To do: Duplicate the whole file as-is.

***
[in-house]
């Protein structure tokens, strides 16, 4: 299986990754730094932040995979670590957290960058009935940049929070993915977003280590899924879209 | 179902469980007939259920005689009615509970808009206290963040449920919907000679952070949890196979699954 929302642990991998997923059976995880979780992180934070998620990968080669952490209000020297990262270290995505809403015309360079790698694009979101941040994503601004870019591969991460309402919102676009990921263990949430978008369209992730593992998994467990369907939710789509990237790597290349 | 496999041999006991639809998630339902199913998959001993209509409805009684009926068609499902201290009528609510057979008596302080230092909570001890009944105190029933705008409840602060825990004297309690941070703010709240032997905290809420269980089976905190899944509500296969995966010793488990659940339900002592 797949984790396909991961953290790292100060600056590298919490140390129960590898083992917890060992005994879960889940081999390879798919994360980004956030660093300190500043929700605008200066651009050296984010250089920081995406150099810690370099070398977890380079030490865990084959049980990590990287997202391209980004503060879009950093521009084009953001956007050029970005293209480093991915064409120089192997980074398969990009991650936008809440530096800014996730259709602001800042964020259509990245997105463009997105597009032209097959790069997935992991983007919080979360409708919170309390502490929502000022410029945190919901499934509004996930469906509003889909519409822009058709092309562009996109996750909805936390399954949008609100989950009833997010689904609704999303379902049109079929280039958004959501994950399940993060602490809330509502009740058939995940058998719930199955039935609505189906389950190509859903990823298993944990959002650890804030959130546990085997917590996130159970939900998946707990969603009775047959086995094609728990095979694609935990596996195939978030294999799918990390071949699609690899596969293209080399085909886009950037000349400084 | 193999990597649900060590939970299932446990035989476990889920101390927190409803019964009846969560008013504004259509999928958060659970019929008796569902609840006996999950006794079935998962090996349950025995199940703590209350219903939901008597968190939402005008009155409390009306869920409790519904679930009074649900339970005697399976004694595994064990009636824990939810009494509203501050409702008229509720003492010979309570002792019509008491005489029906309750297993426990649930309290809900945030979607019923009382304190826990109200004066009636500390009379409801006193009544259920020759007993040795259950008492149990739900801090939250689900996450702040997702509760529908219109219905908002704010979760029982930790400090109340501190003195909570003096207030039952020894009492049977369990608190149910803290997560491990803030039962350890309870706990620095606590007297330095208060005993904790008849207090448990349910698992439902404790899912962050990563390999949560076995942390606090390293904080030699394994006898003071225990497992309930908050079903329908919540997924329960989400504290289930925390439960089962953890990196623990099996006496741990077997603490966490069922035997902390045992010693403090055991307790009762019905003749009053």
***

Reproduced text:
[in-house]
């Protein structure tokens, strides 16, 4: 299986990754730094932040995979670590957290960058009935940049929070993915977003280590899924879209 | 179902469980007939259920005689009615509970808009206290963040449920919907000679952070949890196979699954 929302642990991998997923059976995880979780992180934070998620990968080669952490209000020297990262270290995505809403015309360079790698694009979101941040994503601004870019591969991460309402919102676009990921263990949430978008369209992730593992998994467990369907939710789509990237790597290349 | 496999041999006991639809998630339902199913998959001993209509409805009684009926068609499902201290009528609510057979008596302080230092909570001890009944105190029933705008409840602060825990004297309690941070703010709240032997905290809420269980089976905190899944509500296969995966010793488990659940339900002592 797949984790396909991961953290790292100060600056590298919490140390129960590898083992917890060992005994879960889940081999390879798919994360980004956030660093300190500043929700605008200066651009050296984010250089920081995406150099810690370099070398977890380079030490865990084959049980990590990287997202391209980004503060879009950093521009084009953001956007050029970005293209480093991915064409120089192997980074398969990009991650936008809440530096800014996730259709602001800042964020259509990245997105463009997105597009032209097959790069997935992991983007919080979360409708919170309390502490929502000022410029945190919901499934509004996930469906509003889909519409822009058709092309562009996109996750909805936390399954949008609100989950009833997010689904609704999303379902049109079929280039958004959501994950399940993060602490809330509502009740058939995940058998719930199955039935609505189906389950190509859903990823298993944990959002650890804030959130546990085997917590996130159970939900998946707990969603009775047959086995094609728990095979694609935990596996195939978030294999799918990390071949699609690899596969293209080399085909886009950037000349400084 | 193999990597649900060590939970299932446990035989476990889920101390927190409803019964009846969560008013504004259509999928958060659970019929008796569902609840006996999950006794079935998962090996349950025995199940703590209350219903939901008597968190939402005008009155409390009306869920409790519904679930009074649900339970005697399976004694595994064990009636824990939810009494509203501050409702008229509720003492010979309570002792019509008491005489029906309750297993426990649930309290809900945030979607019923009382304190826990109200004066009636500390009379409801006193009544259920020759007993040795259950008492149990739900801090939250689900996450702040997702509760529908219109219905908002704010979760029982930790400090109340501190003195909570003096207030039952020894009492049977369990608190149910803290997560491990803030039962350890309870706990620095606590007297330095208060005993904790008849207090448990349910698992439902404790899912962050990563390999949560076995942390606090390293904080030699394994006898003071225990497992309930908050079903329908919540997924329960989400504290289930925390439960089962953890990196623990099996006496741990077997603490966490069922035997902390045992010693403090055991307790009762019905003749009053």